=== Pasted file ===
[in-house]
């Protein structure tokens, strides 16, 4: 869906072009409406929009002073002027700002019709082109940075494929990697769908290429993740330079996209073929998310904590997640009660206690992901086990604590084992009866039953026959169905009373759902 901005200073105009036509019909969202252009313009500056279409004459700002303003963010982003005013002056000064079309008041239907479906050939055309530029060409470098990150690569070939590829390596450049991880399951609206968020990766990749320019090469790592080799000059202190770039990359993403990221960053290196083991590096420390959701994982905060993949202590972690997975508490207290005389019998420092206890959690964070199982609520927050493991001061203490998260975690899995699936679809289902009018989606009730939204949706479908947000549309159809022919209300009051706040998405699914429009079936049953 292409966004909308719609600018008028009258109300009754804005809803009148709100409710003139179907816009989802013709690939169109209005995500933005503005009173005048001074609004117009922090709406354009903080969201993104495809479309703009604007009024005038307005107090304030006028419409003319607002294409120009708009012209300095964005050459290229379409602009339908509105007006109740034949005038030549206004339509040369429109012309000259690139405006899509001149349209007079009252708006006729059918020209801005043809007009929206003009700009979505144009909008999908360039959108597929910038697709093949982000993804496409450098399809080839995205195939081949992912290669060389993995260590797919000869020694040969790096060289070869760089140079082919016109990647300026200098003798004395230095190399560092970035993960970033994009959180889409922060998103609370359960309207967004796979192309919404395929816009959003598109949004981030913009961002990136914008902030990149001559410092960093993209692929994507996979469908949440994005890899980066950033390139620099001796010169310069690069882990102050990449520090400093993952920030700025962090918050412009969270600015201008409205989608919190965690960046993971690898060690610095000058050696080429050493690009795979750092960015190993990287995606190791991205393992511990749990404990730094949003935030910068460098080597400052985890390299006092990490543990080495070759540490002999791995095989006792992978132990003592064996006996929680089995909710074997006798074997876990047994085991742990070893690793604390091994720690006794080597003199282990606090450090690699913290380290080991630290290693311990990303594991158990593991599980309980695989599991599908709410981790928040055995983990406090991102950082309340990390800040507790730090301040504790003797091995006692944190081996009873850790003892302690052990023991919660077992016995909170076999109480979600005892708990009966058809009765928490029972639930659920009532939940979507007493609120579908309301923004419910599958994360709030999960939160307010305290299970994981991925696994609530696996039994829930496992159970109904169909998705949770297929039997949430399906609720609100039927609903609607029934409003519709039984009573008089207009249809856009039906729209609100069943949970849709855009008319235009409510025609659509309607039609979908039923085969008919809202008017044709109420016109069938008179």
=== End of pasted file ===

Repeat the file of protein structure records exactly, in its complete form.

[in-house]
């Protein structure tokens, strides 16, 4: 869906072009409406929009002073002027700002019709082109940075494929990697769908290429993740330079996209073929998310904590997640009660206690992901086990604590084992009866039953026959169905009373759902 901005200073105009036509019909969202252009313009500056279409004459700002303003963010982003005013002056000064079309008041239907479906050939055309530029060409470098990150690569070939590829390596450049991880399951609206968020990766990749320019090469790592080799000059202190770039990359993403990221960053290196083991590096420390959701994982905060993949202590972690997975508490207290005389019998420092206890959690964070199982609520927050493991001061203490998260975690899995699936679809289902009018989606009730939204949706479908947000549309159809022919209300009051706040998405699914429009079936049953 292409966004909308719609600018008028009258109300009754804005809803009148709100409710003139179907816009989802013709690939169109209005995500933005503005009173005048001074609004117009922090709406354009903080969201993104495809479309703009604007009024005038307005107090304030006028419409003319607002294409120009708009012209300095964005050459290229379409602009339908509105007006109740034949005038030549206004339509040369429109012309000259690139405006899509001149349209007079009252708006006729059918020209801005043809007009929206003009700009979505144009909008999908360039959108597929910038697709093949982000993804496409450098399809080839995205195939081949992912290669060389993995260590797919000869020694040969790096060289070869760089140079082919016109990647300026200098003798004395230095190399560092970035993960970033994009959180889409922060998103609370359960309207967004796979192309919404395929816009959003598109949004981030913009961002990136914008902030990149001559410092960093993209692929994507996979469908949440994005890899980066950033390139620099001796010169310069690069882990102050990449520090400093993952920030700025962090918050412009969270600015201008409205989608919190965690960046993971690898060690610095000058050696080429050493690009795979750092960015190993990287995606190791991205393992511990749990404990730094949003935030910068460098080597400052985890390299006092990490543990080495070759540490002999791995095989006792992978132990003592064996006996929680089995909710074997006798074997876990047994085991742990070893690793604390091994720690006794080597003199282990606090450090690699913290380290080991630290290693311990990303594991158990593991599980309980695989599991599908709410981790928040055995983990406090991102950082309340990390800040507790730090301040504790003797091995006692944190081996009873850790003892302690052990023991919660077992016995909170076999109480979600005892708990009966058809009765928490029972639930659920009532939940979507007493609120579908309301923004419910599958994360709030999960939160307010305290299970994981991925696994609530696996039994829930496992159970109904169909998705949770297929039997949430399906609720609100039927609903609607029934409003519709039984009573008089207009249809856009039906729209609100069943949970849709855009008319235009409510025609659509309607039609979908039923085969008919809202008017044709109420016109069938008179």